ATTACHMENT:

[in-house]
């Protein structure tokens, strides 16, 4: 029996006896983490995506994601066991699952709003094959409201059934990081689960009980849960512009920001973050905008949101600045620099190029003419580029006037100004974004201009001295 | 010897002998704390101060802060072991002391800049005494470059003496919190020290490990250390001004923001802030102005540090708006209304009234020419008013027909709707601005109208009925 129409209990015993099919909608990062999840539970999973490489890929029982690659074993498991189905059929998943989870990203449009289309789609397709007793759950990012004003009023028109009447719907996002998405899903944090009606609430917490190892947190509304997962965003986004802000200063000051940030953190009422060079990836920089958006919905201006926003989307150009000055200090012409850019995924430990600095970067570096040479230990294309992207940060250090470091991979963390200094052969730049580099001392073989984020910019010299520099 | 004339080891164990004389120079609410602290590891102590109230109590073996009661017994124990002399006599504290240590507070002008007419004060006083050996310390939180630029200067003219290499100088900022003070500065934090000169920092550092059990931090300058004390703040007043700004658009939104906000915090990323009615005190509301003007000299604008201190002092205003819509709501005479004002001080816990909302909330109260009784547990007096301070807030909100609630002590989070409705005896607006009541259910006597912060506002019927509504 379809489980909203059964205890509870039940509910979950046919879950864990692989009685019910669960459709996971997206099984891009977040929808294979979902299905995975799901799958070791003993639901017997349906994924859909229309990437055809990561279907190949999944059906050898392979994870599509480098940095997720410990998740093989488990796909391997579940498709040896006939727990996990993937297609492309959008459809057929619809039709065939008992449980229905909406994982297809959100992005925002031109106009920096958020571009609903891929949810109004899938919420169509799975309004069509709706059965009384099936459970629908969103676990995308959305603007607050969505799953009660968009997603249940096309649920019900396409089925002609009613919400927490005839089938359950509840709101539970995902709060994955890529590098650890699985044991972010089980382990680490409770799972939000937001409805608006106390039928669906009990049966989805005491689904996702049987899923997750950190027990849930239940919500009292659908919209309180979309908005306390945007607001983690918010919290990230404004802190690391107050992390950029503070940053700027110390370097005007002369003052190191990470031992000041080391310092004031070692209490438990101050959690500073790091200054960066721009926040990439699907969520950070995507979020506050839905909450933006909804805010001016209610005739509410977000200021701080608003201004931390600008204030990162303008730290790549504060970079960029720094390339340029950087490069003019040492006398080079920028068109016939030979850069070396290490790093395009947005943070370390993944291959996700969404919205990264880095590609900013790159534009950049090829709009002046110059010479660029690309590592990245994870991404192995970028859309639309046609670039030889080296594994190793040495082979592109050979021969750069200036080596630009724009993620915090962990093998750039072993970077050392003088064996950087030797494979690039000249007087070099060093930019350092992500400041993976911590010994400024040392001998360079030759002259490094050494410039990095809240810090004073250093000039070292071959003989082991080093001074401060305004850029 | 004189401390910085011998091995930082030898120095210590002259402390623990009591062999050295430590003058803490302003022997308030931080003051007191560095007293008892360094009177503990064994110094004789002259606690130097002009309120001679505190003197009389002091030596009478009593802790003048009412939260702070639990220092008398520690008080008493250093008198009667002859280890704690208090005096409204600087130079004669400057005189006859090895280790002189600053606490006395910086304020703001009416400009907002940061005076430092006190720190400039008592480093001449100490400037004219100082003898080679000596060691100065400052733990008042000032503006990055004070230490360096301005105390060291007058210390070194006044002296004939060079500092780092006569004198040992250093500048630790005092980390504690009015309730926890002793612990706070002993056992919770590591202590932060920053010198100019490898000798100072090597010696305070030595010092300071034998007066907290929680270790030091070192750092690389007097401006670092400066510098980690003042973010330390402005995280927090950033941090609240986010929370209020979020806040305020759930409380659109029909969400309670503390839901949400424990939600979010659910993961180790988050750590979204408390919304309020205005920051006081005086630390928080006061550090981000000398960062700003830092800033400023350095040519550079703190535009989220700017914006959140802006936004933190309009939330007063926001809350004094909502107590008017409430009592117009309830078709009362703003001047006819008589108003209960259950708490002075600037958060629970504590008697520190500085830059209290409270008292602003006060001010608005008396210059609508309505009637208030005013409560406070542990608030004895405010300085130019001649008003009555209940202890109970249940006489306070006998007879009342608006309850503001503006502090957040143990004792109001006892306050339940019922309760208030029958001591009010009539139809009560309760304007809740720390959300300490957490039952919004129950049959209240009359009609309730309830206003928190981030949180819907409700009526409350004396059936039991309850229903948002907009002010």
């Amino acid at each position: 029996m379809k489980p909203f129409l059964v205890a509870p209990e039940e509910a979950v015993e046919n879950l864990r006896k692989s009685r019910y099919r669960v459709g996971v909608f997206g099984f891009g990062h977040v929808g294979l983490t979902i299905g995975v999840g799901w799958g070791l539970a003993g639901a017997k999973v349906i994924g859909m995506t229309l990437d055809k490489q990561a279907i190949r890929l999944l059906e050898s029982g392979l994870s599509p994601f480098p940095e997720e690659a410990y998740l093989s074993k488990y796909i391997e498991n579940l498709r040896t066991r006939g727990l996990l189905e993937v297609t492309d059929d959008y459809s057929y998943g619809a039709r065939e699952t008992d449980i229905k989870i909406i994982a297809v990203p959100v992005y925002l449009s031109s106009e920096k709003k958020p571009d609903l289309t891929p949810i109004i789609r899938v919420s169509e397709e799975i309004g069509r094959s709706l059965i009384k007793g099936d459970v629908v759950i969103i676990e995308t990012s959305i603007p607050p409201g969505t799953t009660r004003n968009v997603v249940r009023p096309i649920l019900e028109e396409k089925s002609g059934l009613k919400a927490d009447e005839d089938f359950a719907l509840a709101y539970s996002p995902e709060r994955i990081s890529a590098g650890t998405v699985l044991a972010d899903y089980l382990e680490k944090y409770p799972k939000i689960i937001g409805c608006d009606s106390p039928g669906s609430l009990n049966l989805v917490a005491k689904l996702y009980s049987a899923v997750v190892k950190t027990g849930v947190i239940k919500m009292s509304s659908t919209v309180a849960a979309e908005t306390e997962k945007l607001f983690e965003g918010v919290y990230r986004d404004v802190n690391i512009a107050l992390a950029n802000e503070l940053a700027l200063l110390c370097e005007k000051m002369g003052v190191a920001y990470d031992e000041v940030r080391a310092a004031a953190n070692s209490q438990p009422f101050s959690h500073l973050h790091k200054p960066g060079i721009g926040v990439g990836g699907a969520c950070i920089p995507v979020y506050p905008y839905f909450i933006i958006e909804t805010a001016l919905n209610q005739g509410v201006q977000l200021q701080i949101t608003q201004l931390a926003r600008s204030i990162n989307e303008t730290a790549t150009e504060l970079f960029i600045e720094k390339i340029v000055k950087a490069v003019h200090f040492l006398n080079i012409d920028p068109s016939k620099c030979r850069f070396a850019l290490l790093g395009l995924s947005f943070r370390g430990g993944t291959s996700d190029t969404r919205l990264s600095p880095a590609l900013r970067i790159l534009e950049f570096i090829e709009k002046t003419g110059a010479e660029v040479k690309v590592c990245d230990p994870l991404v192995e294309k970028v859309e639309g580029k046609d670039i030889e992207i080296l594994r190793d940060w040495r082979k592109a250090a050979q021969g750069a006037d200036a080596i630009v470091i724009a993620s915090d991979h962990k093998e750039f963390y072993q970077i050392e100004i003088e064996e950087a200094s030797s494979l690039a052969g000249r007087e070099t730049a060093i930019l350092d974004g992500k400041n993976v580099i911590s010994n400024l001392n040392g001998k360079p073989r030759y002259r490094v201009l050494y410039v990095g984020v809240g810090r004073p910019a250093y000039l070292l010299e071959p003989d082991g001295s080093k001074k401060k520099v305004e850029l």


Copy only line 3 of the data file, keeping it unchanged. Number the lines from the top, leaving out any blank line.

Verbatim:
């Amino acid at each position: 029996m379809k489980p909203f129409l059964v205890a509870p209990e039940e509910a979950v015993e046919n879950l864990r006896k692989s009685r019910y099919r669960v459709g996971v909608f997206g099984f891009g990062h977040v929808g294979l983490t979902i299905g995975v999840g799901w799958g070791l539970a003993g639901a017997k999973v349906i994924g859909m995506t229309l990437d055809k490489q990561a279907i190949r890929l999944l059906e050898s029982g392979l994870s599509p994601f480098p940095e997720e690659a410990y998740l093989s074993k488990y796909i391997e498991n579940l498709r040896t066991r006939g727990l996990l189905e993937v297609t492309d059929d959008y459809s057929y998943g619809a039709r065939e699952t008992d449980i229905k989870i909406i994982a297809v990203p959100v992005y925002l449009s031109s106009e920096k709003k958020p571009d609903l289309t891929p949810i109004i789609r899938v919420s169509e397709e799975i309004g069509r094959s709706l059965i009384k007793g099936d459970v629908v759950i969103i676990e995308t990012s959305i603007p607050p409201g969505t799953t009660r004003n968009v997603v249940r009023p096309i649920l019900e028109e396409k089925s002609g059934l009613k919400a927490d009447e005839d089938f359950a719907l509840a709101y539970s996002p995902e709060r994955i990081s890529a590098g650890t998405v699985l044991a972010d899903y089980l382990e680490k944090y409770p799972k939000i689960i937001g409805c608006d009606s106390p039928g669906s609430l009990n049966l989805v917490a005491k689904l996702y009980s049987a899923v997750v190892k950190t027990g849930v947190i239940k919500m009292s509304s659908t919209v309180a849960a979309e908005t306390e997962k945007l607001f983690e965003g918010v919290y990230r986004d404004v802190n690391i512009a107050l992390a950029n802000e503070l940053a700027l200063l110390c370097e005007k000051m002369g003052v190191a920001y990470d031992e000041v940030r080391a310092a004031a953190n070692s209490q438990p009422f101050s959690h500073l973050h790091k200054p960066g060079i721009g926040v990439g990836g699907a969520c950070i920089p995507v979020y506050p905008y839905f909450i933006i958006e909804t805010a001016l919905n209610q005739g509410v201006q977000l200021q701080i949101t608003q201004l931390a926003r600008s204030i990162n989307e303008t730290a790549t150009e504060l970079f960029i600045e720094k390339i340029v000055k950087a490069v003019h200090f040492l006398n080079i012409d920028p068109s016939k620099c030979r850069f070396a850019l290490l790093g395009l995924s947005f943070r370390g430990g993944t291959s996700d190029t969404r919205l990264s600095p880095a590609l900013r970067i790159l534009e950049f570096i090829e709009k002046t003419g110059a010479e660029v040479k690309v590592c990245d230990p994870l991404v192995e294309k970028v859309e639309g580029k046609d670039i030889e992207i080296l594994r190793d940060w040495r082979k592109a250090a050979q021969g750069a006037d200036a080596i630009v470091i724009a993620s915090d991979h962990k093998e750039f963390y072993q970077i050392e100004i003088e064996e950087a200094s030797s494979l690039a052969g000249r007087e070099t730049a060093i930019l350092d974004g992500k400041n993976v580099i911590s010994n400024l001392n040392g001998k360079p073989r030759y002259r490094v201009l050494y410039v990095g984020v809240g810090r004073p910019a250093y000039l070292l010299e071959p003989d082991g001295s080093k001074k401060k520099v305004e850029l």